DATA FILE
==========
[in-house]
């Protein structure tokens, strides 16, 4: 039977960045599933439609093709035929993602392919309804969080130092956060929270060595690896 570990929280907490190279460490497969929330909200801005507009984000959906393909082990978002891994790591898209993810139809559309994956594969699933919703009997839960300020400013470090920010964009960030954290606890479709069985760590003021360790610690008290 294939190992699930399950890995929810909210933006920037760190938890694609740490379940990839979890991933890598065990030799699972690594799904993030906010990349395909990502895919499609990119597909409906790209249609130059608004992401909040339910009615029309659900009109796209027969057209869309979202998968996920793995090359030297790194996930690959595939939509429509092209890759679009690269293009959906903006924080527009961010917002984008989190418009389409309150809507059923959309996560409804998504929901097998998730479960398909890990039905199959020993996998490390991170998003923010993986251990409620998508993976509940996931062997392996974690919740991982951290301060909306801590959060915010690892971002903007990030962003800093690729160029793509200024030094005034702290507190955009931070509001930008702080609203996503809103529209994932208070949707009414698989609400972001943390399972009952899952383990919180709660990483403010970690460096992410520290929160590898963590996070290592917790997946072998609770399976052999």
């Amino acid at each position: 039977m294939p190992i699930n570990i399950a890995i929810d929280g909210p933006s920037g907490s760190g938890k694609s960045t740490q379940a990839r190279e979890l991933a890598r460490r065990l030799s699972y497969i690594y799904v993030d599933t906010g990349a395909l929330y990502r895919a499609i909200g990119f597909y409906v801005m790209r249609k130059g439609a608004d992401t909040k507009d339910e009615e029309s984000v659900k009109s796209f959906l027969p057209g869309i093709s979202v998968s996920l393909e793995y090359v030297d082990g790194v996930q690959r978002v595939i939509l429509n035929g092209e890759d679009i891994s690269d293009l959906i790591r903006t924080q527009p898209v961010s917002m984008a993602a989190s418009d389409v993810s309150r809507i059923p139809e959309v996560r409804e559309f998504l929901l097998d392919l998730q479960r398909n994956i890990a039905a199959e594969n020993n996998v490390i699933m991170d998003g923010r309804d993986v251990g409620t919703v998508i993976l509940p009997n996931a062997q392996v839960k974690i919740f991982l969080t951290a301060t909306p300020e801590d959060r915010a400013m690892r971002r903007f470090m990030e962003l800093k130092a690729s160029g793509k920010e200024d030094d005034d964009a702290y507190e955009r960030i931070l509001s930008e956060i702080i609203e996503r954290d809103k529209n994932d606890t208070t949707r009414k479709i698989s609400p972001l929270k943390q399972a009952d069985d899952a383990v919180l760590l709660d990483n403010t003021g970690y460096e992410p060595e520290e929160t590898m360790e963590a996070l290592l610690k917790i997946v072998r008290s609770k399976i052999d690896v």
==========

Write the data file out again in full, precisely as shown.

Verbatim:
[in-house]
């Protein structure tokens, strides 16, 4: 039977960045599933439609093709035929993602392919309804969080130092956060929270060595690896 570990929280907490190279460490497969929330909200801005507009984000959906393909082990978002891994790591898209993810139809559309994956594969699933919703009997839960300020400013470090920010964009960030954290606890479709069985760590003021360790610690008290 294939190992699930399950890995929810909210933006920037760190938890694609740490379940990839979890991933890598065990030799699972690594799904993030906010990349395909990502895919499609990119597909409906790209249609130059608004992401909040339910009615029309659900009109796209027969057209869309979202998968996920793995090359030297790194996930690959595939939509429509092209890759679009690269293009959906903006924080527009961010917002984008989190418009389409309150809507059923959309996560409804998504929901097998998730479960398909890990039905199959020993996998490390991170998003923010993986251990409620998508993976509940996931062997392996974690919740991982951290301060909306801590959060915010690892971002903007990030962003800093690729160029793509200024030094005034702290507190955009931070509001930008702080609203996503809103529209994932208070949707009414698989609400972001943390399972009952899952383990919180709660990483403010970690460096992410520290929160590898963590996070290592917790997946072998609770399976052999």
């Amino acid at each position: 039977m294939p190992i699930n570990i399950a890995i929810d929280g909210p933006s920037g907490s760190g938890k694609s960045t740490q379940a990839r190279e979890l991933a890598r460490r065990l030799s699972y497969i690594y799904v993030d599933t906010g990349a395909l929330y990502r895919a499609i909200g990119f597909y409906v801005m790209r249609k130059g439609a608004d992401t909040k507009d339910e009615e029309s984000v659900k009109s796209f959906l027969p057209g869309i093709s979202v998968s996920l393909e793995y090359v030297d082990g790194v996930q690959r978002v595939i939509l429509n035929g092209e890759d679009i891994s690269d293009l959906i790591r903006t924080q527009p898209v961010s917002m984008a993602a989190s418009d389409v993810s309150r809507i059923p139809e959309v996560r409804e559309f998504l929901l097998d392919l998730q479960r398909n994956i890990a039905a199959e594969n020993n996998v490390i699933m991170d998003g923010r309804d993986v251990g409620t919703v998508i993976l509940p009997n996931a062997q392996v839960k974690i919740f991982l969080t951290a301060t909306p300020e801590d959060r915010a400013m690892r971002r903007f470090m990030e962003l800093k130092a690729s160029g793509k920010e200024d030094d005034d964009a702290y507190e955009r960030i931070l509001s930008e956060i702080i609203e996503r954290d809103k529209n994932d606890t208070t949707r009414k479709i698989s609400p972001l929270k943390q399972a009952d069985d899952a383990v919180l760590l709660d990483n403010t003021g970690y460096e992410p060595e520290e929160t590898m360790e963590a996070l290592l610690k917790i997946v072998r008290s609770k399976i052999d690896v």